Chapter 4 Summary

The next day, Catherine is anxious to return to the Lower Rooms with Mrs. Allen in anticipation of meeting again with Henry Tilney, and she rushes Mrs. Allen out of the house. The meeting room is crowded but there is no sign of Mr. Tilney. Again Mrs. Allen bemoans the fact that she and Mr. Allen have no acquaintances in Bath. She believes this puts her and Catherine at a great disadvantage. Catherine has grown tired of hearing the same complaint but feels a sense of ease when a woman turns toward Mrs. Allen. This woman says she knows Mrs. Allen and calls her by name. She has to remind Mrs. Allen of tidbits of the past history shared between them before Mrs. Allen remembers her. The woman is Mrs. Thorpe, a widow and mother of six children, about whom she proudly boasts.

Mrs. Thorpe’s son John is at school at Oxford. Edward is at a school called Merchant Taylors’, and William is at sea. Mrs. Thorpe begins to talk about her three daughters as she sees them walking toward. She is particularly focused on the eldest, Isabella, whom she believes is more beautiful than her other two daughters.

When Isabella arrives at her side and is introduced to Catherine, Isabella mentions Catherine’s brother James and states that Catherine favors him in her good looks. She tells Catherine that James Morland made friends with her brother John. Catherine is surprised of the connection until she remembers that her brother James had mentioned making friends with someone with the last name of Thorpe. She recalls that James had spent the past Christmas at the Thorpe house. This relationship between the families make Isabella and her sisters feel as if they already know Catherine, and they immediately take her into their confidence. Catherine so enjoys their conversation that she forgets all about her disappointment at not seeing Mr. Tilney that day.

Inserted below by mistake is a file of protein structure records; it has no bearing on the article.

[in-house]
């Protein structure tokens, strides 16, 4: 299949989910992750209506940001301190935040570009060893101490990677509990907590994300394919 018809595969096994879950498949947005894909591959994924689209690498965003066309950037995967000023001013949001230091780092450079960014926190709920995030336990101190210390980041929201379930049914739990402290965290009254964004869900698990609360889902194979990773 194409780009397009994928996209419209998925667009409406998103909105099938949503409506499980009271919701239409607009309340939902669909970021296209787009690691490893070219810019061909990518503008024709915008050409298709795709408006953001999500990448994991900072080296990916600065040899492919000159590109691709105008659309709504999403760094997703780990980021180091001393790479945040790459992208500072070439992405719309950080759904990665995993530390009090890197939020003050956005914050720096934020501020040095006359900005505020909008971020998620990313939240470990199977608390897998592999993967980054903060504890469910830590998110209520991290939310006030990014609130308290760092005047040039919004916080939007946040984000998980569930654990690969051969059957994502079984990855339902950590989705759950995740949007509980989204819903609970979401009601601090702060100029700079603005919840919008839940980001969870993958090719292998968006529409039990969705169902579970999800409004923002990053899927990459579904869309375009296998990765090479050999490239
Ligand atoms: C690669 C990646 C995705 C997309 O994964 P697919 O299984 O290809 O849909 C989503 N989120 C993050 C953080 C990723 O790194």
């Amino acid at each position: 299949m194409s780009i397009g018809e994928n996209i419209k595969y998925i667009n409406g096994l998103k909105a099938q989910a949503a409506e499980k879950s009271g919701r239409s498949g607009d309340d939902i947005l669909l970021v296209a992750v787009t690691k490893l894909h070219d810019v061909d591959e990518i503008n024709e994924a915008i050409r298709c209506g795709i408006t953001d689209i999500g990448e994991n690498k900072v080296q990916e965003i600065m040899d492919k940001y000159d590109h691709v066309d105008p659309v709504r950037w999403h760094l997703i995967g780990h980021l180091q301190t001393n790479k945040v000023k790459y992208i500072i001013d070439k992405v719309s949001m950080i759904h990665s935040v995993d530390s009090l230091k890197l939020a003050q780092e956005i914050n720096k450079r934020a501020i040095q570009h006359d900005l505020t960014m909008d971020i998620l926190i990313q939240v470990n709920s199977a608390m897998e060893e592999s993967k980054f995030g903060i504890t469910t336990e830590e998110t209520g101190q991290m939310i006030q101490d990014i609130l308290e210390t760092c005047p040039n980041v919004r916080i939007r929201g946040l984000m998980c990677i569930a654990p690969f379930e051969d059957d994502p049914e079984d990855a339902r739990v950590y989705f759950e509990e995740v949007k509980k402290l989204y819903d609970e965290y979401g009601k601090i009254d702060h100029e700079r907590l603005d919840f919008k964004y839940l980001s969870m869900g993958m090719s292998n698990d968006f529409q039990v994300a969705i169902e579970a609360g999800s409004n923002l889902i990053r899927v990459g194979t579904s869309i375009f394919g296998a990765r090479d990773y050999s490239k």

Isabella especially takes to Catherine. As they walk around the room, she relates all the information she has learned about the young people in her society. She is four years older than Catherine is, and she is much more experienced. Isabella points out the various expressions of young couples as they pass. She interprets the flirtations they witness. She talks of fashions in London compared to the way people dress in other towns she has visited.

There is so much to talk about that Isabella insists on walking home with Catherine so she will have more time to talk to her. This attention so excites Catherine that even after Isabella has left her at the door, Catherine runs upstairs so she can watch Isabella walk down the street. She notices Isabella’s fashionable air and social confidence and is very thankful she can call Isabella a friend.